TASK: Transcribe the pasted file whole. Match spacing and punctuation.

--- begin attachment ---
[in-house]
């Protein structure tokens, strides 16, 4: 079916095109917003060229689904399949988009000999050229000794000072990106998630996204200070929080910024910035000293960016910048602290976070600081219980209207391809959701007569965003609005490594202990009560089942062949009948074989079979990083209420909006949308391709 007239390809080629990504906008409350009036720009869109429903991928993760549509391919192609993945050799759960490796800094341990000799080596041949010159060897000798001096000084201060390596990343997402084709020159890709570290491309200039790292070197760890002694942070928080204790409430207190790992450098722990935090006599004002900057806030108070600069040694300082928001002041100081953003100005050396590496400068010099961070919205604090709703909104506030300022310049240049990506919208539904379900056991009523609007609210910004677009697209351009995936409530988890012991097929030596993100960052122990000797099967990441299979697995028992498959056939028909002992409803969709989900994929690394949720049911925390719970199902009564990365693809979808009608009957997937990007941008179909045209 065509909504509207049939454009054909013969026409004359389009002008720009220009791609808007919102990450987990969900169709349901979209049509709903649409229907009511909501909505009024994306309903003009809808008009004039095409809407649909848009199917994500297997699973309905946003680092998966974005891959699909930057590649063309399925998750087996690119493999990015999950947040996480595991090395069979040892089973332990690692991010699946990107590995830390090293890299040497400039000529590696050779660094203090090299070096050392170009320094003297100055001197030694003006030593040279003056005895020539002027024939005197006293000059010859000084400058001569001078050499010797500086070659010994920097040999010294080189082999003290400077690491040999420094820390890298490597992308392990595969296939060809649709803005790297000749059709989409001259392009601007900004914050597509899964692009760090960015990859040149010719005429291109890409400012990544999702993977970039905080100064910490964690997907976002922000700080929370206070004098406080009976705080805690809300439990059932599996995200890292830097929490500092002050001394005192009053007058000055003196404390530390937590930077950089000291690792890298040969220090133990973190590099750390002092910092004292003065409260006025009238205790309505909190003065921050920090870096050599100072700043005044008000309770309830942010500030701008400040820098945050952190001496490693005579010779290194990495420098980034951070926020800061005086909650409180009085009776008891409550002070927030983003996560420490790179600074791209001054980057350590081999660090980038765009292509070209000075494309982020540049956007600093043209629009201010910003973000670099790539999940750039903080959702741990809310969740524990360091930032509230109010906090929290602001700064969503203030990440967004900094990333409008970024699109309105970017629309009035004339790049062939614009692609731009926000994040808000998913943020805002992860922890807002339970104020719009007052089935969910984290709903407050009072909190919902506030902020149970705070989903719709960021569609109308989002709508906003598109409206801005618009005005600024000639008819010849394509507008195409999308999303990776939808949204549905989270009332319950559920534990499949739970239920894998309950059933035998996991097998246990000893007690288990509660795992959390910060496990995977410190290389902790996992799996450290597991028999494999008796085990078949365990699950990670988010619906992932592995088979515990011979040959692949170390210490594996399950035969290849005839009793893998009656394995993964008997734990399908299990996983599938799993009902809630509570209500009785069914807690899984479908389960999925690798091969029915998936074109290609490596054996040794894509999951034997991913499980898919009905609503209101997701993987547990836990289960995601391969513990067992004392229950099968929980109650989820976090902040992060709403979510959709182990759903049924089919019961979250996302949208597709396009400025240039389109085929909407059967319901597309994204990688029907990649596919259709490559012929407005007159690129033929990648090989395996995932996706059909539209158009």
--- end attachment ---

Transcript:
[in-house]
């Protein structure tokens, strides 16, 4: 079916095109917003060229689904399949988009000999050229000794000072990106998630996204200070929080910024910035000293960016910048602290976070600081219980209207391809959701007569965003609005490594202990009560089942062949009948074989079979990083209420909006949308391709 007239390809080629990504906008409350009036720009869109429903991928993760549509391919192609993945050799759960490796800094341990000799080596041949010159060897000798001096000084201060390596990343997402084709020159890709570290491309200039790292070197760890002694942070928080204790409430207190790992450098722990935090006599004002900057806030108070600069040694300082928001002041100081953003100005050396590496400068010099961070919205604090709703909104506030300022310049240049990506919208539904379900056991009523609007609210910004677009697209351009995936409530988890012991097929030596993100960052122990000797099967990441299979697995028992498959056939028909002992409803969709989900994929690394949720049911925390719970199902009564990365693809979808009608009957997937990007941008179909045209 065509909504509207049939454009054909013969026409004359389009002008720009220009791609808007919102990450987990969900169709349901979209049509709903649409229907009511909501909505009024994306309903003009809808008009004039095409809407649909848009199917994500297997699973309905946003680092998966974005891959699909930057590649063309399925998750087996690119493999990015999950947040996480595991090395069979040892089973332990690692991010699946990107590995830390090293890299040497400039000529590696050779660094203090090299070096050392170009320094003297100055001197030694003006030593040279003056005895020539002027024939005197006293000059010859000084400058001569001078050499010797500086070659010994920097040999010294080189082999003290400077690491040999420094820390890298490597992308392990595969296939060809649709803005790297000749059709989409001259392009601007900004914050597509899964692009760090960015990859040149010719005429291109890409400012990544999702993977970039905080100064910490964690997907976002922000700080929370206070004098406080009976705080805690809300439990059932599996995200890292830097929490500092002050001394005192009053007058000055003196404390530390937590930077950089000291690792890298040969220090133990973190590099750390002092910092004292003065409260006025009238205790309505909190003065921050920090870096050599100072700043005044008000309770309830942010500030701008400040820098945050952190001496490693005579010779290194990495420098980034951070926020800061005086909650409180009085009776008891409550002070927030983003996560420490790179600074791209001054980057350590081999660090980038765009292509070209000075494309982020540049956007600093043209629009201010910003973000670099790539999940750039903080959702741990809310969740524990360091930032509230109010906090929290602001700064969503203030990440967004900094990333409008970024699109309105970017629309009035004339790049062939614009692609731009926000994040808000998913943020805002992860922890807002339970104020719009007052089935969910984290709903407050009072909190919902506030902020149970705070989903719709960021569609109308989002709508906003598109409206801005618009005005600024000639008819010849394509507008195409999308999303990776939808949204549905989270009332319950559920534990499949739970239920894998309950059933035998996991097998246990000893007690288990509660795992959390910060496990995977410190290389902790996992799996450290597991028999494999008796085990078949365990699950990670988010619906992932592995088979515990011979040959692949170390210490594996399950035969290849005839009793893998009656394995993964008997734990399908299990996983599938799993009902809630509570209500009785069914807690899984479908389960999925690798091969029915998936074109290609490596054996040794894509999951034997991913499980898919009905609503209101997701993987547990836990289960995601391969513990067992004392229950099968929980109650989820976090902040992060709403979510959709182990759903049924089919019961979250996302949208597709396009400025240039389109085929909407059967319901597309994204990688029907990649596919259709490559012929407005007159690129033929990648090989395996995932996706059909539209158009």